THE MOUNTAIN GOATS’ BEAT THE CHAMP

The Mountain Goats – The Ballad of Chavo Guerrero
SoundCloud

For lovers of professional and emotional wrestling, The Mountain Goats new album Beat The Champ uses frontman Josh Darnielle’s childhood passion to craft an album that will put you in a choke-slam. The album, focused on tragedy and missed chances through the concept of wrestling, uses a not so complex outlet of the potentially forgotten wrestlers from Darnielle’s past. With the classic hard strumming acoustics coming from Darnielle’s 6-string, this album is laden with that old Mountain Goats sound that we’ve all come to love throughout the years.

When you look into Darnielle and The Mountain Goats’ past source material, ranging from strategy gaming to extreme metal, it comes as no surprise that he pulls off the wrestling motif with ease. The only difference here is that the wisdom and experience of Darnielle’s age pays off in this retrospective. The opening “Southwestern Territory” is laced with jazzy vibes that mask the overall tone and energy of the album. The title track “The Legend of Chavo Guerrero” comes in with a flying elbow of rock proportions, mixing jangly electric guitars with Darnielle’s iconic acoustic strumming. The song itself is wickedly melodic and its chorus is quite possibly the catchiest moment on the whole album. With a storyline just as captivating, “The Legend of Chavo Guerrero” is the perfect symbolism of the old wrestler grappling with villains, as Darnielle struggled to handle life’s villainous twists and turns.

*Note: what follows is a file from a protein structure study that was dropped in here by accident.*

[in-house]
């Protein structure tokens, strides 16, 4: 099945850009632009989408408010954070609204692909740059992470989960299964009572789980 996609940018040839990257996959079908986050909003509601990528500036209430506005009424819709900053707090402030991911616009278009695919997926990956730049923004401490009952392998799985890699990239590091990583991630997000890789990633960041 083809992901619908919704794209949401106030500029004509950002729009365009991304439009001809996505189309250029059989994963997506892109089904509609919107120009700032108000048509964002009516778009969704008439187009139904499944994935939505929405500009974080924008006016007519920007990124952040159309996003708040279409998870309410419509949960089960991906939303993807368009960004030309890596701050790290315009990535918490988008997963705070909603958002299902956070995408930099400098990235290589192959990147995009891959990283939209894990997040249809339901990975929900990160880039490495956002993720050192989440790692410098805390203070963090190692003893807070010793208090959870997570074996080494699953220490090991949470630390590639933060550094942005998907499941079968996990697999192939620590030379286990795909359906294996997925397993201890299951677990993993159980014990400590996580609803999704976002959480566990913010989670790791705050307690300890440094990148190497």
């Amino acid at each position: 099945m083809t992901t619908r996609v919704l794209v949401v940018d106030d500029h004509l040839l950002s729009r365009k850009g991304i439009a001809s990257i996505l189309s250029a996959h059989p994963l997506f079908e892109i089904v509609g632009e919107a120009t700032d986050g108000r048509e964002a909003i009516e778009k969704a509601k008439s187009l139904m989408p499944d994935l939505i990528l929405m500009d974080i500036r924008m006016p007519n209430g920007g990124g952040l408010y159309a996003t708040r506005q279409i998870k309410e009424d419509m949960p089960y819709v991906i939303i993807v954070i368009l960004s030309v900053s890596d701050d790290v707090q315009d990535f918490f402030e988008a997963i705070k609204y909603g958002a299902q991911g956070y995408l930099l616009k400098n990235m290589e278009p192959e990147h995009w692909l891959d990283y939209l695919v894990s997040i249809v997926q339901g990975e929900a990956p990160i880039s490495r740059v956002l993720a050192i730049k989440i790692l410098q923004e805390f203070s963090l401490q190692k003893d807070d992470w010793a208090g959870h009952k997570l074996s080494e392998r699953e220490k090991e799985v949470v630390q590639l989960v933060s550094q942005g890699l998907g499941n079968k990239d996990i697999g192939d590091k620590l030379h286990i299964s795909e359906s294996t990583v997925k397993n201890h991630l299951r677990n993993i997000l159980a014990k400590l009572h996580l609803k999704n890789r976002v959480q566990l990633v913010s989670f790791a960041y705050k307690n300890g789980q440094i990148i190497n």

The rest of the album floats between the fast paced folk-punk songs like “Choked Out” and flows perfectly into the slower paced ballads like “Heel Turn 2.” The track focuses on complacency and being your own worst enemy in the ring and in life, ending with a beautiful piano solo building off the melody of the song. Songs like “The Ballad of Bull Ramos” continues the upbeat folky feel of the album, with songs like “Unmasked!” playing it’s counterpart to keep the tone of the whole album level.

Beat The Champ ends on a somber but strong note with “Hair Match”, which brings the overall arc of the work together in a blend of emotions involving both this world and the imaginative past of his childhood heroes. Each song on Beat The Champ paints a gruesome but beautiful portrait as the album ebbs and flows harmoniously. This album might not go down as a pure classic, but it should be appreciated as one that took a worthy risk.


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